The nurse approached me and I began to cry in anticipation of what was coming. I begged and pleaded to be released from this torture, but to no avail. My mom began to rub my back to help me relax. As the nurse grabbed my arm, my mom whispered in my ear that everything would be ok. The tears flowed down my face as the nurse pricked my finger. My mom squeezed me tighter, maybe to pump some more blood out, but mainly because I think she actually felt my fear. She did everything in her power to make the situation as painless as possible.

That’s my mom.

Flash forward 20 years to November, 2007; the month of my MS diagnosis. My parents knew that I was experiencing some strange symptoms, but none of us had expected that MS would be the culprit. After receiving the news from my neurologist, I knew I had to tell my parents. It was one of the most difficult phone calls of my life. As we talked that night, it didn’t take long before my mom’s loving nature came to light.

First, she cried. I suppose most mothers would if they heard that their child has a chronic disease at such a young age. After working through the crying, she began suggesting ways to help me get through this rough time. She offered to fly out to Denver to be with me. She offered to make me chicken noodle soup and ship it to me. If there was anything in her power that she could do to help me, I know that she would do it with no hesitation.

Even though so much has changed in 20 years, my mom’s love has never wavered. My mom and I have a great relationship and it has only been enhanced since my diagnosis. Now whenever we see each other, her hugs seem extra long and she squeezes me tight. If I am having a bad day, she will rub my back to calm me down. She will do everything in her power to make the situation as painless as possible.

That’s my mom.

Friday, April 25, 2008

Home, Sweet Home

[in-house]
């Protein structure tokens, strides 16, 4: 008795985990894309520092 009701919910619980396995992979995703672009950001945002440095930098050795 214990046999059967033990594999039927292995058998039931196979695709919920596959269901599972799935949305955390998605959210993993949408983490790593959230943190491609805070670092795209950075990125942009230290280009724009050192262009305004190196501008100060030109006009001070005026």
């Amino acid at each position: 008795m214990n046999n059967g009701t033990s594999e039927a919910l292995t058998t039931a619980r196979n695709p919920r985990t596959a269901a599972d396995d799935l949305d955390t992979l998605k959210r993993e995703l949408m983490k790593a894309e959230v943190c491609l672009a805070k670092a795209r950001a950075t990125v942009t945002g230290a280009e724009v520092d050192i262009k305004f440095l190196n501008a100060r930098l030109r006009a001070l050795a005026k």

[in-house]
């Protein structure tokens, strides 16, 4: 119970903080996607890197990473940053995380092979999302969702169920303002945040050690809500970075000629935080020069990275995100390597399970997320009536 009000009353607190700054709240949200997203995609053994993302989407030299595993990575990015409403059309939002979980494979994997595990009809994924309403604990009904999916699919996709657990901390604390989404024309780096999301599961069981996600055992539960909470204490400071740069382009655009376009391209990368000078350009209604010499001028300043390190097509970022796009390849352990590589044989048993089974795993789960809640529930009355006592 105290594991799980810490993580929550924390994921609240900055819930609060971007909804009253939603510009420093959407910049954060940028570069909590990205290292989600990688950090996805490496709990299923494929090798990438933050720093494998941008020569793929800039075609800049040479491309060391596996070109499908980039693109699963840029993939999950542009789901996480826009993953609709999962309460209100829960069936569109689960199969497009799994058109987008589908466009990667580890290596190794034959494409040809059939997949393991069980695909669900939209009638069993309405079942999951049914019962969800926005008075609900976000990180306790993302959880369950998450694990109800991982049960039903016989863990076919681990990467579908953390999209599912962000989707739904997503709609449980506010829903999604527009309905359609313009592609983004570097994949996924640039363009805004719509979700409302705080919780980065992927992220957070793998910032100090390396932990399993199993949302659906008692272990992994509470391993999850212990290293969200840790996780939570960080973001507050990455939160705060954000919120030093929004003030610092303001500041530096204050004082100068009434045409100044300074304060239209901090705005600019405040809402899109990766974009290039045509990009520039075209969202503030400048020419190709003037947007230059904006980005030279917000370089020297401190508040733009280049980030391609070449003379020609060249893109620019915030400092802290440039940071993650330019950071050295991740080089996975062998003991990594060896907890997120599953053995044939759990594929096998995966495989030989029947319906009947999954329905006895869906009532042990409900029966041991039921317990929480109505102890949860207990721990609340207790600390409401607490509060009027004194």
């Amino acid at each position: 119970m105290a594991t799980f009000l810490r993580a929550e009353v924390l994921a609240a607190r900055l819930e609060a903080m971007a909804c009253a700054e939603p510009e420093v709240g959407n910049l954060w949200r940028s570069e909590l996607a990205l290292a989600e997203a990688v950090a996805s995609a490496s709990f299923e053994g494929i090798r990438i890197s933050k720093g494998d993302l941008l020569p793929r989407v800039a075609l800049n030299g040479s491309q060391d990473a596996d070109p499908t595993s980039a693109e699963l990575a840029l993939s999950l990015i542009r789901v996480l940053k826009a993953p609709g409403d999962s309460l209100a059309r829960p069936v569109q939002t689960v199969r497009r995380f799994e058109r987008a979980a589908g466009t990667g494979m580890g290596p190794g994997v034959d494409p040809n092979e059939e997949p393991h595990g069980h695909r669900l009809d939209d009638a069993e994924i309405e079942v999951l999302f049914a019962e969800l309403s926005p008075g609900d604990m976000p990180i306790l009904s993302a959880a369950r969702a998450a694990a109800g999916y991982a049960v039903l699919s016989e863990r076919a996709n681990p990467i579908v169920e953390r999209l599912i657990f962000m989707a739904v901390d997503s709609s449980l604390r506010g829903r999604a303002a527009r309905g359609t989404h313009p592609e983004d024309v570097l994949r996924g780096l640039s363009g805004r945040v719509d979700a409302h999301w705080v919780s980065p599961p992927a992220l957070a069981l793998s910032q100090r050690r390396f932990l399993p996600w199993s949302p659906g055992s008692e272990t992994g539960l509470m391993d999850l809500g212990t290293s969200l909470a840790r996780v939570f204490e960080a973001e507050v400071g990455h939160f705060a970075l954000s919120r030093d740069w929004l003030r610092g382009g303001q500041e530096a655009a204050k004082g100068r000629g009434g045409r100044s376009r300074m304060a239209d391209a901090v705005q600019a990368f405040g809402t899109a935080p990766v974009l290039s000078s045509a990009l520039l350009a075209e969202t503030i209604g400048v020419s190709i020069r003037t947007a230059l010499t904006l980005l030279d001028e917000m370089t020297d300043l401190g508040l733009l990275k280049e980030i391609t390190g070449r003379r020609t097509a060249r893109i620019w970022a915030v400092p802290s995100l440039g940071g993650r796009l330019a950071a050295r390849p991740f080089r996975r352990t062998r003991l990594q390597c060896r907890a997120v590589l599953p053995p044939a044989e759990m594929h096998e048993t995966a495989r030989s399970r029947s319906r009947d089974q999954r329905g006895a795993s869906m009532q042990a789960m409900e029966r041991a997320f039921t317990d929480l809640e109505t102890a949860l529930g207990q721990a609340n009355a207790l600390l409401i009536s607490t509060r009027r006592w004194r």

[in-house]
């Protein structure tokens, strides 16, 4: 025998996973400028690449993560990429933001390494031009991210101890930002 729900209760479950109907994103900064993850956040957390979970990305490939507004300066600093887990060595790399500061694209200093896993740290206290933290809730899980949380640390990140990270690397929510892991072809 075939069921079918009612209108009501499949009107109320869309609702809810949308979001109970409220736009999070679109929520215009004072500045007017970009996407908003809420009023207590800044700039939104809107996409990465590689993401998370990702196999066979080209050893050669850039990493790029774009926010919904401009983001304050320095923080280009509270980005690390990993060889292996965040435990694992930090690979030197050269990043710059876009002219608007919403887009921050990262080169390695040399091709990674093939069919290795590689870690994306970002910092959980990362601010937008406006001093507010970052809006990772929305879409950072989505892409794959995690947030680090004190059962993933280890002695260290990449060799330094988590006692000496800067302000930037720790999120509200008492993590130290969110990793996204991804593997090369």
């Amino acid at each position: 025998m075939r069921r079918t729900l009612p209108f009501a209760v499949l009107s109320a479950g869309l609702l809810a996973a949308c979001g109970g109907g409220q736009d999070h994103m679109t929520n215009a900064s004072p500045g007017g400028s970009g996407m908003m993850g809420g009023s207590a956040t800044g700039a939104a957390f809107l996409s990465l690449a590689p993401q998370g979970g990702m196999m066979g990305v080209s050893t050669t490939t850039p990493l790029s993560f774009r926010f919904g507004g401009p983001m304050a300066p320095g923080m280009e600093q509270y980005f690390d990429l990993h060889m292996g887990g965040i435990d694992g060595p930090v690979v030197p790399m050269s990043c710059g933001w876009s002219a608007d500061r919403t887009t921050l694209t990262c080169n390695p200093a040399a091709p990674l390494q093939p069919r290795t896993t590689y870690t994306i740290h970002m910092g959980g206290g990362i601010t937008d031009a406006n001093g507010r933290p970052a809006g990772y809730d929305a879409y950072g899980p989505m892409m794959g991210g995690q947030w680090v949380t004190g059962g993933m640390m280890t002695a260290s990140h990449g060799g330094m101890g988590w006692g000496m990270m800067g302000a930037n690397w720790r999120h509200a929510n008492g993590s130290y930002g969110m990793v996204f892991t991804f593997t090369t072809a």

I apologize for the long delay in between posts. Life in Denver has been keeping me busy as of late. However, I was able to get away for about 25 hours and travelled back to Dallas last weekend to be with my family during Passover. It was the first Lifshen Passover I have been present for in several years. It was also the first time seeing the majority of my family since disclosing my MS diagnosis. Naturally, I was a bit nervous and apprehensive while waiting for the family to arrive for the Seder.

As I have discussed before, people react to bad news in a variety of ways. I didn’t know how my aunts, uncles, cousin, grandmother and family friends would treat me during my visit. Although I didn’t want to spend the weekend talking about MS and answering the oft-asked, “How are you feeling” question, I understand that people only ask out of natural curiosity and because they care.

Despite my initial concerns, I was happy that my family conducted themselves well during my trip (somewhat of an accomplishment if you know my family). We schmoozed before the meal started, and not a single person made me feel uncomfortable or awkward by asking me in-depth questions about MS. I was able to enjoy dinner and, if you can believe it, actually forgot about MS for a while.